I notice there is no error-checking, so my program would have problems with incorrect input
Lack of error checking, eg duck typing is generally approved of and preferred in python. Surely there are good cases to use input checking, but generally duck-typing is preferred.
I suspect this preference in python is mostly due to all the "primitives" actually being first class objects:
bool. They all have values, methods, and identities.
Besides, type checking often just gets in the way of your users. Say I use a integer-like class that is tied to an active record or has other features that make it better to work with in my application; a type check is just a barrier to entry that maybe I don't care to hoop-jump for. I use my integer class in place of integers everywhere in my app just fine, without type checking; your code may/would have optimistically run with whatever given object and worked just fine too.
Functions that quit just because say an input object doesn't identify as an integer are just plain annoying.
Of course other subtle and clever advantages could be leveraged too. A caller could cleverly integrate with your function in rich ways, passing an impersonated integer-compatible object with valuable performance/analytics tracking and/or whatever else might be needed for a proper unit test, or an object that just knows that when certain maths is applied, that it should update a progress bar. Whatever odd edge case matters, Python so often has an "in". The "we're all consenting adults" dogma that doesn't shield any part of the runtime from good (or bad) ideas, lets the analytics engineer harmlessly track the core components, and lets the performance engineer substitute in-place code with bootstrapping and wrappers that hold over until something can be re-architected.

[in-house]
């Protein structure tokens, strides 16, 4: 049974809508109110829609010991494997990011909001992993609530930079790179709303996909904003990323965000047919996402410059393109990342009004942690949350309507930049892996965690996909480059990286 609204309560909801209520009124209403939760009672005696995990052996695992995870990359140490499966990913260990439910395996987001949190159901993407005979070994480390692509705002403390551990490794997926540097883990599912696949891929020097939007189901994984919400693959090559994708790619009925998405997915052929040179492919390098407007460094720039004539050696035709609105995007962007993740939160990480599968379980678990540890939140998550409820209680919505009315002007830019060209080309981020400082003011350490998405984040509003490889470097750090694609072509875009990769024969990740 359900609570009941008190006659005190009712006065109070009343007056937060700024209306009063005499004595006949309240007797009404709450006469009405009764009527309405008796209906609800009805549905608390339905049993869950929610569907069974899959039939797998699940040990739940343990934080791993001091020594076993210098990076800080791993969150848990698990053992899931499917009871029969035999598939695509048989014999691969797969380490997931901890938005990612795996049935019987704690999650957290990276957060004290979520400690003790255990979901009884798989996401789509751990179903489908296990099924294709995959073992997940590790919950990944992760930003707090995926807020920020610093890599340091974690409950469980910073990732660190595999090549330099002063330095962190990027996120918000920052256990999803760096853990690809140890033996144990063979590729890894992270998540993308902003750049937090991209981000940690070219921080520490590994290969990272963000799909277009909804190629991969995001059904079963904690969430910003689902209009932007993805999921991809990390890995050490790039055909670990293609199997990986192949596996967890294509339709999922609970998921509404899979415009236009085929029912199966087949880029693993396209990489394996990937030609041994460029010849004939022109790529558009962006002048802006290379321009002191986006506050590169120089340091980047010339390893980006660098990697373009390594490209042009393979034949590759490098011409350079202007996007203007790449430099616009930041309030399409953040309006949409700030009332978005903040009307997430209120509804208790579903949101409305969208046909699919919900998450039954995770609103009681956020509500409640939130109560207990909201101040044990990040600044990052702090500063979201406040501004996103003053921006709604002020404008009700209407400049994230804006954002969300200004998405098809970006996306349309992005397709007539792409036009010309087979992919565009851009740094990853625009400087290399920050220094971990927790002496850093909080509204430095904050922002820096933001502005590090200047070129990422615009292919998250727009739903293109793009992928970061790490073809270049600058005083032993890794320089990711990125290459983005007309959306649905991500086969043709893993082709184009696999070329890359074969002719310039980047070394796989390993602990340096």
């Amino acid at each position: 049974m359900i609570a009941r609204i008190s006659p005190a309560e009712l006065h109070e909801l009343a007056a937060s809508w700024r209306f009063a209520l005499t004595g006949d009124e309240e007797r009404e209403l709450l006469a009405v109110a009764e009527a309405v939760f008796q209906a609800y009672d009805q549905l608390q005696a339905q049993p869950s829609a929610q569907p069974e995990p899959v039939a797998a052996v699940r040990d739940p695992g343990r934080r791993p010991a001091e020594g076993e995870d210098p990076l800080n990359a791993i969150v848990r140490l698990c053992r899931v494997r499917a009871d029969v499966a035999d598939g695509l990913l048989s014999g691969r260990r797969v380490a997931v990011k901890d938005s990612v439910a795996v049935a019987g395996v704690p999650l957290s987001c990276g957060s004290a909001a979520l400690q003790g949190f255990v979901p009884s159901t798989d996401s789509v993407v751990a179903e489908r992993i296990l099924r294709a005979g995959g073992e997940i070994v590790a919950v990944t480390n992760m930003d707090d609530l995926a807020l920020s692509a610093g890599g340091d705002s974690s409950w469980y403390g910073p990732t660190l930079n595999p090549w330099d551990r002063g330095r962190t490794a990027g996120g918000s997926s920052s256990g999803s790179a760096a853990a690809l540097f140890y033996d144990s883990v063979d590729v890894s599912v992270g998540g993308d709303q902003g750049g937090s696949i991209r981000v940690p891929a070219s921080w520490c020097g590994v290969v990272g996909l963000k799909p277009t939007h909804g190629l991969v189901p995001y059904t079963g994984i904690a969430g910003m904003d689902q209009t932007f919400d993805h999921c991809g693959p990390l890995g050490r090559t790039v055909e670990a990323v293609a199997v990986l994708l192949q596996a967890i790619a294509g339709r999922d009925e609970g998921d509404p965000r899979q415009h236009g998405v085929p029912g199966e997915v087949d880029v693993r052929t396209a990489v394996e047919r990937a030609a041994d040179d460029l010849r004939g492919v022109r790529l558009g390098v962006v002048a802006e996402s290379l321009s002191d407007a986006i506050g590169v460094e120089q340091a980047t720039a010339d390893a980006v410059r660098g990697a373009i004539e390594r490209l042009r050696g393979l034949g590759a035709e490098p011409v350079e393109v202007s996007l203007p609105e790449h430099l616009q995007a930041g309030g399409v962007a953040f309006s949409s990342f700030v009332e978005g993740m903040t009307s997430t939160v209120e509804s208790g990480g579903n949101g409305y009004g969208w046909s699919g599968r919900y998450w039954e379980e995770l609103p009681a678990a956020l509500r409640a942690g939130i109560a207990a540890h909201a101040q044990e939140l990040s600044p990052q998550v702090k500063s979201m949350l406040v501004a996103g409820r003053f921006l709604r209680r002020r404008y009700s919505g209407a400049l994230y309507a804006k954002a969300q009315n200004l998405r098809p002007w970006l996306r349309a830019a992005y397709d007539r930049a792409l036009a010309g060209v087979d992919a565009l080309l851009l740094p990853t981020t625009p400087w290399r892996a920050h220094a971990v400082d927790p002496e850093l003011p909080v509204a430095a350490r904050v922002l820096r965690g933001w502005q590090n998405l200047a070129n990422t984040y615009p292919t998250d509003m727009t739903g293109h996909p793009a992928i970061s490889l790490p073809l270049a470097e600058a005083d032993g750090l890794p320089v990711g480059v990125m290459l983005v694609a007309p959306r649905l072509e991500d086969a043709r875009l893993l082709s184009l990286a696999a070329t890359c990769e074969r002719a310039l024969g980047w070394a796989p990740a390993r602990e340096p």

If you are to pursue type checking I would at most suggest catching the kind of operational arithmetic error that incompatible types would cause and raise instead a type error, or a specific-to-your-module exception that probably extends
TypeError, when the input has produced an apparent failure condition.
The value in extending a module-specific exception is that it gives any caller a sure way to catch errors only from your module, without giving up valuable semantics or messages.